Christ in Christmas-Drama Skit

Christ in Christmas-Drama Skit

Themes: Christmas, putting Christ in Christmas, helping others, ideas on helping people in our communities, commercialism
Categories: Christmas 

It's a typical winter afternoon: Mom is addressing Christmas cards, Dad is reading the paper and their daughter, Sally is painting her nails.  With each turn of the newspaper, Dad feels more and more that Christmas has become commercialized and the society has taken "Christ" out of Christmas. He feels society in general thinks the only good presents are the biggest and most expensive, and that no one thinks of anyone but himself.  In the midst of all his musings, the family discusses many upcoming activities like distributing winter coats their neighborhood has collected, sending phone cards to military personnel overseas, a live nativity and "adopting" a family for Christmas; however, the family seems oblivious to all the "Christ-like" activities they and many others are actually participating in. This begs the question, while commercialism does play a part in our society, have we completely taken Christ out of our Christmas?

Style: Drama

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Characters: 3 (1 Male, 2 Female)
Length: 3-5 minutes
Excerpt (Sample)

Setting: A living room.  Dad is reading the newspaper, Mom is addressing Christmas cards, Sally (a teen of 11-12) is painting her nails. 

Mom:            (finishes addressing a card, adding it to a large pile of envelopes in front of her) Well, that card officially marks the halfway point.  Only 75 more Christmas cards to go! 

Sally:   Mom, doesn't your hand get tired of writing?  My fingers get a cramp when I have to write my spelling words 3 times each! 

Mom:   I don't mind.  I enjoy keeping in contact with friends, letting them know we're thinking of them.  

Dad:            (disgusted) I can't believe how commercialized Christmas has become. We've completely taken Christ out of Christmas! 

Mom:   I know.  It's sad to see what Christmas has become.  (pause) By the way, the neighborhood collected over 80 winter coats last week.  

Dad:    Really?  That's great.  It's more than I expected. 

Mom:   Me too.  I'm going with Meg and Shelly tomorrow to deliver them to the shelter. 

Sally:   Can I help too?  

Mom:   Sure.  

Sally:   I like seeing the look on people's faces when they realize they're getting a warm coat for the winter.  They seem so happy.  

Dad:            (looking through the paper) Santa's at the mall.  Santa's at the downtown restaurant.  Santa's coming to the school.  Santa, Santa, Santa!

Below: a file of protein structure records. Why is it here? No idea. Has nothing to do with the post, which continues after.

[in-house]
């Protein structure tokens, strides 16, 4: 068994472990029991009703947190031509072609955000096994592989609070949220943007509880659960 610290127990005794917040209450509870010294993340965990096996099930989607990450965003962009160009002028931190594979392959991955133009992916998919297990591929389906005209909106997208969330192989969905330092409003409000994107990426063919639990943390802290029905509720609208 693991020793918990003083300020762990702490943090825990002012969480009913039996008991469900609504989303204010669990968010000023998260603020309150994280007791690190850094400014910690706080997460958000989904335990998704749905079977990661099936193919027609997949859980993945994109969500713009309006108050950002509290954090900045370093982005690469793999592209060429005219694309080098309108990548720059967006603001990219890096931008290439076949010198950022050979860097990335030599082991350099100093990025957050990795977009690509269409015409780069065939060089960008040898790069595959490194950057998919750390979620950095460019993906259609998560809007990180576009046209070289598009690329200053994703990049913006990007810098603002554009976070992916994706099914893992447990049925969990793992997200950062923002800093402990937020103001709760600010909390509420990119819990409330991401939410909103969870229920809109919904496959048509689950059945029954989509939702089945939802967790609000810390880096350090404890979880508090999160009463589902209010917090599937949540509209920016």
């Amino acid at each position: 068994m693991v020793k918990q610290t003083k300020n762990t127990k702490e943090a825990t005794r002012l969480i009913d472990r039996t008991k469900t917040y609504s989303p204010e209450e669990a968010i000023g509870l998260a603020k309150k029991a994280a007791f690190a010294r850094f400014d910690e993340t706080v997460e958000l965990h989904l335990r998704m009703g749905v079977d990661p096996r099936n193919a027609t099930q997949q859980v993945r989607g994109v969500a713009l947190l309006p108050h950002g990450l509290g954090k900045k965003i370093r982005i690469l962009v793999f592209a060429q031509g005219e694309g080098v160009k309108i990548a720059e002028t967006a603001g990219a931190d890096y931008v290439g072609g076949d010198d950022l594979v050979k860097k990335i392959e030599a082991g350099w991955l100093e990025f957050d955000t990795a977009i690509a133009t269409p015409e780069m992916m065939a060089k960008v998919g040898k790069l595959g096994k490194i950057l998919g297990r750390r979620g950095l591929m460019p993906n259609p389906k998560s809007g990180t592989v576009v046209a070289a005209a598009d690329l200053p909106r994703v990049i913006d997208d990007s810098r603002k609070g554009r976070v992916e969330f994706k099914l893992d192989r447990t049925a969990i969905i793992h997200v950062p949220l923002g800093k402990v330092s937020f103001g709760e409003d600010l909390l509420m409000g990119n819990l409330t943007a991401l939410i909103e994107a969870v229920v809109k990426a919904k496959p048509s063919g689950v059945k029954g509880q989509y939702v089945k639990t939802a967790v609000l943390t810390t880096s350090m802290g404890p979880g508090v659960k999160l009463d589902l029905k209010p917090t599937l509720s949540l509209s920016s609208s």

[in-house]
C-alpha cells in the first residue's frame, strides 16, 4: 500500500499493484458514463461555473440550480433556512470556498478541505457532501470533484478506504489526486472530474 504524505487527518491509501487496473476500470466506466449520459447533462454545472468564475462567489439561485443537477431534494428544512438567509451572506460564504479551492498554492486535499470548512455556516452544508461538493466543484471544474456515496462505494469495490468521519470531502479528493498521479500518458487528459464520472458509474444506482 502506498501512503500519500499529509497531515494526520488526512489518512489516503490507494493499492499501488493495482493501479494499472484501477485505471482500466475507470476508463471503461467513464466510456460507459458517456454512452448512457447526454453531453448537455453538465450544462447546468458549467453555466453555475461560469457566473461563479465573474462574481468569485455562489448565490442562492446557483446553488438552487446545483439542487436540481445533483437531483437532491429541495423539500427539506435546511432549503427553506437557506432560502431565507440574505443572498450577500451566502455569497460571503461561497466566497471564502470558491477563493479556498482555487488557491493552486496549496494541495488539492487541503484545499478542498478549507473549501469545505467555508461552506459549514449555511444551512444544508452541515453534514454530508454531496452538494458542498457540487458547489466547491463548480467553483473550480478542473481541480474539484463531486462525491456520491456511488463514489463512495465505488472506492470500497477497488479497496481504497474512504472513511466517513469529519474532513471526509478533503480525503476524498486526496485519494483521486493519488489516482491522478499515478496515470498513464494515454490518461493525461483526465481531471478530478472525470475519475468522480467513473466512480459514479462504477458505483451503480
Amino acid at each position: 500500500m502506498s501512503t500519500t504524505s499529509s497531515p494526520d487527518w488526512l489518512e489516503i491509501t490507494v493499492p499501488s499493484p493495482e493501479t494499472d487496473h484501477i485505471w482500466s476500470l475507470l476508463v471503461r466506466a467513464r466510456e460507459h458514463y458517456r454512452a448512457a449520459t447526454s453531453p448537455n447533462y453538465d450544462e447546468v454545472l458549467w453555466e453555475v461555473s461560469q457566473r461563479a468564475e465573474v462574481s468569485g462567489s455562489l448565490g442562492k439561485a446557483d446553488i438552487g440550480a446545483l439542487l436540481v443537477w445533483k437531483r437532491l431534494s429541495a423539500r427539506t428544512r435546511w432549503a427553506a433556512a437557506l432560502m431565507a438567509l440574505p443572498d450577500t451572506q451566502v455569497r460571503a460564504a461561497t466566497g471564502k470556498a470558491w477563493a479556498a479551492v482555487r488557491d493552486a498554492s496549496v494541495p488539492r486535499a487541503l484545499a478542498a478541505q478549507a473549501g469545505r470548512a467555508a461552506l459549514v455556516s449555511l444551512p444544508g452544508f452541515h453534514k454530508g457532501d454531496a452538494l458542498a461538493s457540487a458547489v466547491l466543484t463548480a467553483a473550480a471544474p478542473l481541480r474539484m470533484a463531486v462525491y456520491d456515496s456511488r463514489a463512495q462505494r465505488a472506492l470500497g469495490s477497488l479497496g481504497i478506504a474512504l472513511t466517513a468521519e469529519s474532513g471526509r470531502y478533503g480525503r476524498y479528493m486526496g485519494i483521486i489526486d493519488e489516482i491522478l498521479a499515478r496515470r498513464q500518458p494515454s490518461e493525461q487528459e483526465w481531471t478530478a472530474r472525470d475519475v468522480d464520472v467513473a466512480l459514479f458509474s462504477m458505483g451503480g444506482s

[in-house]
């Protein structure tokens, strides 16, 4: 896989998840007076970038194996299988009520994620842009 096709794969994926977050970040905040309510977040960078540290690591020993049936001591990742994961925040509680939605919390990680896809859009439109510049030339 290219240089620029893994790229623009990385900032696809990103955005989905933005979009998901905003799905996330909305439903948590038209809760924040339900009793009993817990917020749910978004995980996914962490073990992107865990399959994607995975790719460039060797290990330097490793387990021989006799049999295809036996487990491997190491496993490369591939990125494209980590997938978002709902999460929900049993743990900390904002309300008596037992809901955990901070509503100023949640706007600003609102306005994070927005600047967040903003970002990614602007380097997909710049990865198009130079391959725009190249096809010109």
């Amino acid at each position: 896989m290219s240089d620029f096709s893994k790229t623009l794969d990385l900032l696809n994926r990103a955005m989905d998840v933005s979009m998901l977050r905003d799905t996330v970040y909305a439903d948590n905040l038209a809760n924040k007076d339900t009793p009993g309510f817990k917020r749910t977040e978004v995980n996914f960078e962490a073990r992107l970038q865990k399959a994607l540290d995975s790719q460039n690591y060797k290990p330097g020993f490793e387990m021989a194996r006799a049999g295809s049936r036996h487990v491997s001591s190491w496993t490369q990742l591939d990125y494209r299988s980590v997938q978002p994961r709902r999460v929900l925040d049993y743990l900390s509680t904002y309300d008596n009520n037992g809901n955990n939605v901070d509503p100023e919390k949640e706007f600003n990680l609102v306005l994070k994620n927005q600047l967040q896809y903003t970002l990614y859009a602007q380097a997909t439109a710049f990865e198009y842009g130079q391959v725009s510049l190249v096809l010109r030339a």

Sally:   Oh, that reminds me.  I talked to Mrs. Jones at church and she liked the babysitting idea.  So, everything's all set. 

Dad:    What babysitting idea? 

Sally:   You know, the one my Sunday school class came up with.  

Dad:            Refresh my memory. 

Sally:   Mrs. Jones asked us to think of a community project we could do for Christmas.  Our class came up with the idea of having a day where parents could drop off their kids while the parents did their Christmas shopping.  We'd have games and crafts and things for the kids to do, while their parents shopped.  

Mom:   That's a wonderful idea, Sally!  I hope you have plenty of teens to help.  I think lots of parents will jump on a great opportunity like that.  

Sally:   Me too.  Jen and I have been working on some fun activities for the kids, and Marcus and Jake are getting supplies ready for the games, so I think it will be a good day for everyone. We've got about 15 volunteers for the day so far. 

Dad:    That sounds like a good idea.  I'm sure it will go over real well.  (continuing to look through the paper)  Christmas is all about Santa now and his flying reindeer and elves.   You should see these ads, honey.

Mom:   It's been that way for quite awhile. 

Dad:    Not this bad though.  Now, if we love somebody we're supposed to buy them the latest gadgets or the biggest and most expensive toys.  The more we love, the more money we're supposed to spend.  Funny, I don't remember any scripture references like that. 

Mom:   (to Dad) Oh, did I tell you the church collected nearly $3,000 for the gift basket fund this year? 

Dad:    Yeah, I think you mentioned that yesterday.  

Sally:   Three thousand dollars?  Holy cow!  

Dad:    That'll fill up those gift baskets nicely. 

Sally:   Those go to the senior center, right? 

Mom:   Right.  Unfortunately, many of the people there don't get a lot of visitors. 

Sally:   That's sad.  

Mom:   Yes, it is, especially around Christmas time.  

Sally:   So, the gift baskets may be the only presents some people receive?  

Mom:   Yes.  

Sally:   I bet they look forward to them then.  I know I would.  

Dad:    Oh yeah? 

Sally:   Yeah!  The women's baskets have things like perfume and lotion and even pajamas and a robe in them. 

Mom:   With all the money that was donated this year, we'll be able to put even more items in the baskets. 

Sally:   We're going to help shop for that aren't we, Mom? 

Mom:   I was planning on it, yes.  There's several of us from church who have volunteered.  Even your dad said he'd help. 

Sally:   But Dad, you hate shopping! 

Dad:    This is for a good cause.  Besides, if I let you gals do all the shopping for the men, we'd end up with girly stuff like fuzzy socks! 

Sally:   What's wrong with fuzzy socks?  I love .em! 

Dad:    See what I mean?  They're fine for you girls but us men would prefer something a little more masculine.  

Sally:   Like a mustache trimmer? 

Dad:    Not quite, but you get the idea.